• Is the sharing business platform viable in the long run?
  • Can the platforms go ahead when there are creative differences over content?

In Shakespeare’s play titled The Tempest, the bard makes a unique observation: Misery acquaints a man with strange bedfellows.     

Many players international and Indian platforms are in a day to day fight to win over users or get new subscribers. Many of these Indian platforms began a sharing model to provide more options or quality content for the users.      

‘Enemy of my enemy is my friend,’ seems to be the saying going around in Indian OTT space. To combat Netflix and Prime Video upsurge various Indian OTT platforms have decided to join hands together.

ZEE5 partnered with Alt Balaji for content syndication and co-production, MX-Player joined hands with Sony Liv, Arré and Hoichoi, while Hotstar has a content tie up with Hooq. Keeping a subscription model to attract users and providing quality content is a very costly business as it can lead to rupturing their profits. With this strategy of joining hands in the OTT content, it can help the parent companies to manage profitability. 

From just a handful of players in the Indian market the numbers have shot up beyond 30 with every major organization having an OTT platform. Top Indian broadcasters are following an ad-supported catch-up content, premium and sports content using the paywall strategy. With the ‘Jio Revolution’ in 2016 which slashed down data plans to bare minimum, OTT became a major player. Telcos have eyed this pie for a long but creating a quality content requires patience, which does not seem to be an Indian trait. Airtel, Vodafone and Jio are following an aggregator model with regard to OTT.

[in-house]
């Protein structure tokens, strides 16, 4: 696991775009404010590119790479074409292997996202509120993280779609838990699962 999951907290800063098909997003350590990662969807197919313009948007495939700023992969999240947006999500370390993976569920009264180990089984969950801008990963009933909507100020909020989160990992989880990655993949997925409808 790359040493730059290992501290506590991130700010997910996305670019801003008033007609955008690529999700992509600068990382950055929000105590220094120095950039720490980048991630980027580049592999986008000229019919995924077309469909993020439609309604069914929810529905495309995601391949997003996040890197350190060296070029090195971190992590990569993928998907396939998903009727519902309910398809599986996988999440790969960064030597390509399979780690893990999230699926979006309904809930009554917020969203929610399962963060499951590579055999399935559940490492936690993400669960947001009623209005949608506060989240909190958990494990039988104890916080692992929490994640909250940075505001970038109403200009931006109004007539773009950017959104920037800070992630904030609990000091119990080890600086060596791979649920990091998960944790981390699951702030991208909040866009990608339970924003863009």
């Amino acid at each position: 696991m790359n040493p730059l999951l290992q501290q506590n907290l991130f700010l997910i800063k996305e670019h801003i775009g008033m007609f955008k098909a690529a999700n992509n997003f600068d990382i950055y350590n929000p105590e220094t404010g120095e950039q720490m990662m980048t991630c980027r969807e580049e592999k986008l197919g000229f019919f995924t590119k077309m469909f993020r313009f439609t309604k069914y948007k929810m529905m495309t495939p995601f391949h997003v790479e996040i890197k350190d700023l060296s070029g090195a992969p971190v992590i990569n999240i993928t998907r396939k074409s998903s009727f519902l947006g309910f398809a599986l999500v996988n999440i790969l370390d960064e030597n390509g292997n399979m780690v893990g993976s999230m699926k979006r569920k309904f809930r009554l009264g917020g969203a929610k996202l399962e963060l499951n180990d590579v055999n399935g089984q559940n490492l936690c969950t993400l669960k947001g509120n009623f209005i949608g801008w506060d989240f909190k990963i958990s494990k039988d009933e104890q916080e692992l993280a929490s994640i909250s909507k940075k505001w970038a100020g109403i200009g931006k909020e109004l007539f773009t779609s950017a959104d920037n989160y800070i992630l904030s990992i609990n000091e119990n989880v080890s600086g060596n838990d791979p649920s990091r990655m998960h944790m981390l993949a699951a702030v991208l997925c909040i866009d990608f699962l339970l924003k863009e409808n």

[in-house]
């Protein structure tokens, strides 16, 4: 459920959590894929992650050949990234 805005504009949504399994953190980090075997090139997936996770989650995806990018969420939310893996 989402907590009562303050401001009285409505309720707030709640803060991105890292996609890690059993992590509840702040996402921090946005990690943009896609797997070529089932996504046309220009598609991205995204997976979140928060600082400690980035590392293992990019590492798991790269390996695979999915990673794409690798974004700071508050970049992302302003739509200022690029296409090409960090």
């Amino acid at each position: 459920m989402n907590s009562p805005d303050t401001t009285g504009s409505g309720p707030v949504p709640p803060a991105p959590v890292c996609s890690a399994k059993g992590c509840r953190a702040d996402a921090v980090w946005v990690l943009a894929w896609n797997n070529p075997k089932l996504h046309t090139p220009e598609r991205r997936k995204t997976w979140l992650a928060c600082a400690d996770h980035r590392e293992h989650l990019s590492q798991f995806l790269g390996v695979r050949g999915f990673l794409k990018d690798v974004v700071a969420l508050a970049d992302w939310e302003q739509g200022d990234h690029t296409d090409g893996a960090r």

In 2017 Jio picked up 25% stake in Balaji Telefilms and that gave the telecommunication giant an access to the Alt Balaji content. The partnership required ALTBalaji to make its original shows available on Jio Cinema and Jio TV. Vodafone pushed its RED postpaid users with two months’ worth of free Netflix subscription and a year’s worth of Amazon Prime subscription while Vodafone Play app also housed content from Eros Now, ALTBalaji and HOOQ. Airtel tied-up with Amazon to offer one year’s Prime membership to all Airtel Infinity postpaid users and had a Netflix service for a limited period of three months to users with specific post-paid plans. It also signed a strategic partnership with Hotstar to give subscribers access to over 100,000 hours of Hotstar content across live sports, movies and television shows in nine languages on the Airtel TV app. Airtel also provides regional content, of Hoichoi TV.

The OTT platforms have to contend with both, content production and consumer acquisition costs, and these two are not cheaper as days pass by. The idea of joining hands was the need for survival, but now the question is for how long?


Please enter your comment!
Please enter your name here